'The Father does not interrupt his younger son. Instead the prodigal changes his mind and in a moment of genuine repentance surrenders his plan to save himself and lets his father find him. He comes finally to acceptance of being found.' So writes Kenneth Bailey in his wonderful study of the prodigal son story.
We often see the younger son's repentance happening while he was far away from home. Jesus says 'he came to himself' and we have understood this to mean that he recognized that he'd screwed up and needed help to sort himself out. So, he'd go home, confess his mistakes and seek mercy.
This is not what's happening, However. Rather the son has calculated that he could work his way back into his family's affections and acceptance in the wider community by going home, working for his father, learning a trade and earning the wherewithal to repay his debt. And so off he goes.
But the father's response derails the younger son's plan. His idea of working his passage back to acceptance through hard graft is derailed by his father gracious welcome, his kiss and embrace. So in Luke 15:21 the son changes his speech and drops the idea of working for his dad.
Why? Because he realises that 'repentance' is not a work we do, it is an acceptance that we cannot do anything but accept God's offer of being found.
If you think about it, the father didn't 'find' the younger son in the story. Rather the younger son finds his own way home. Yet his father keeps talking about finding him. He was still lost until the second before his father embraced him. At that moment he was found. The issue he had to face was 'am I prepared to be found?' It's a vital issue because his pride was at stake.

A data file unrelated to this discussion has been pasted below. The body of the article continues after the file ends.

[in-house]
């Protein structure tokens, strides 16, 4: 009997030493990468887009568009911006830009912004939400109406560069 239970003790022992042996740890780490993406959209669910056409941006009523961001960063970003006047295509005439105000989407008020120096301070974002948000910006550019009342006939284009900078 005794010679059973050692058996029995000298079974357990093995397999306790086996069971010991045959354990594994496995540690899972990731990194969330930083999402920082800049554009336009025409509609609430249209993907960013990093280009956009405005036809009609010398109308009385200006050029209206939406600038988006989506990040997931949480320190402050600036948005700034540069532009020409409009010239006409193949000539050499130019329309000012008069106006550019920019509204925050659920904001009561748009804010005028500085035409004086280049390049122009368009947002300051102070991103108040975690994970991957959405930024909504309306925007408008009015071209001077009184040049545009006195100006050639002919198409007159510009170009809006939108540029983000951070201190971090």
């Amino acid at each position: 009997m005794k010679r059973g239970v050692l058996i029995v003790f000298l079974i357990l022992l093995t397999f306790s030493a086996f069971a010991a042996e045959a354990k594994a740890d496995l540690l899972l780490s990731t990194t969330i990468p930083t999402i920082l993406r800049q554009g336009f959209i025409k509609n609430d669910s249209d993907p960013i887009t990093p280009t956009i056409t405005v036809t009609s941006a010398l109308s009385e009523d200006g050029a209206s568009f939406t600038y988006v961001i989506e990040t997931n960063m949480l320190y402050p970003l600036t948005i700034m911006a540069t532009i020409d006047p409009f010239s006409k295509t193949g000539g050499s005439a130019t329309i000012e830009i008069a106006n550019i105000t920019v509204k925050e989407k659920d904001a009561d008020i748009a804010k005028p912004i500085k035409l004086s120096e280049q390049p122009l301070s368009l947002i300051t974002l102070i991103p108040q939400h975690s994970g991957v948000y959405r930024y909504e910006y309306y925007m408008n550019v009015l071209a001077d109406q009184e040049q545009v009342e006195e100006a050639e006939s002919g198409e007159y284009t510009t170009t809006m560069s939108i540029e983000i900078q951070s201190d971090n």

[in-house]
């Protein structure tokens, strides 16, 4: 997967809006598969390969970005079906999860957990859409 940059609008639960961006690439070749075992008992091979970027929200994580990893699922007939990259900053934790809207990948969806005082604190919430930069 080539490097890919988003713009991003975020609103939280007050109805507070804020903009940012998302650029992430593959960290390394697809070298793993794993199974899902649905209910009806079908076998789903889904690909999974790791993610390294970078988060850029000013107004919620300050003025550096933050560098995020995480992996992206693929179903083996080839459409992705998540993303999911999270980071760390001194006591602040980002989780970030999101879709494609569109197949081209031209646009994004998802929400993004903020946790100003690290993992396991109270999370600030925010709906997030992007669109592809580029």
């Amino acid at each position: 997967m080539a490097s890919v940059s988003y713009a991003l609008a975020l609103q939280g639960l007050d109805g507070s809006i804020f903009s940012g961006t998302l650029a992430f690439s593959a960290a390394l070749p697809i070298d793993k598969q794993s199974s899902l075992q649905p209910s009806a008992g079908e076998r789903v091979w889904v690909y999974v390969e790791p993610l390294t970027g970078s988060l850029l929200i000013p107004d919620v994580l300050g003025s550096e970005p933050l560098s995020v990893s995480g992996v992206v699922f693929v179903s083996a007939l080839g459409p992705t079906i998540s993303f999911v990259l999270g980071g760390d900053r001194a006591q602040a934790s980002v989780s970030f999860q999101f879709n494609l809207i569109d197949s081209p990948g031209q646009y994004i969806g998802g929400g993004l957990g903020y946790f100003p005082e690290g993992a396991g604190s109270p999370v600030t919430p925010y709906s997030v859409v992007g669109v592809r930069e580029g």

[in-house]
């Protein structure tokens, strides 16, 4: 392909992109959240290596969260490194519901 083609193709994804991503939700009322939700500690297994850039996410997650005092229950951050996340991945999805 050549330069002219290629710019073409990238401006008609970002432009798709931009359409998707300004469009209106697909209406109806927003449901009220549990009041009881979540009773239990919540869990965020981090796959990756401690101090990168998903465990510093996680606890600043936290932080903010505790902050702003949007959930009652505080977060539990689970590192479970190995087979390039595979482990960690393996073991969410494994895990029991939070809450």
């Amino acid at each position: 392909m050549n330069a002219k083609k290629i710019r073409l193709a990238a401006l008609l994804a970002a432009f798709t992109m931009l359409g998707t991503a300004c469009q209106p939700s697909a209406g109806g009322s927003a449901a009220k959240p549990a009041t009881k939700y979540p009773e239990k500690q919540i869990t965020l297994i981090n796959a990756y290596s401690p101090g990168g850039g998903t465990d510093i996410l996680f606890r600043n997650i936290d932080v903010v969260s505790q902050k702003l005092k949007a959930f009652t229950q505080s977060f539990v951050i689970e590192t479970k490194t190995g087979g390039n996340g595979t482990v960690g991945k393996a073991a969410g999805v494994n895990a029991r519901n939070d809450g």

Good Christians believe in salvation by grace through faith. But we like to cling on to our repentance story, the story that says we had the good sense to get it together with God, the story that narrates how we worked out that Christian faith was true and worthy of our allegiance. And in that story is the salvaging of our pride. We can't contribute to our salvation, so we talk about how we worked our way to faith. Repentance becomes the work that puts us in a position of being accepted by God.
This was the view of Jesus' audience - especially the pharisees for whom he composed the three linked stories that comprise a single parable in Luke 15 - as Bailey shows. It was not Jesus' view. For him repentance means accepting that we've been found by the God who comes looking for us - symbolised in the story by the shepherd, the woman and the father (all pictures of God drawn from the OT and all pictures of the ministry Jesus is doing - see Luke 19:10).
So everyone in his audience - women, sinners, pharisees, scribes, poor, rich, whatever - can be found because Jesus, who is looking for them, is there with them. The question is, do they want to be found? Will they accept being found?
This is why the story doesn't end as we expect it to. The older son is also found in the parable, but will he accept it? We don't know because the story ends before it reaches its conclusion. And the reason or this is simple: every hearer of the story is like the older brother; every hearer has to decide 'do I want to be found? Am I going to accept being found by Jesus?'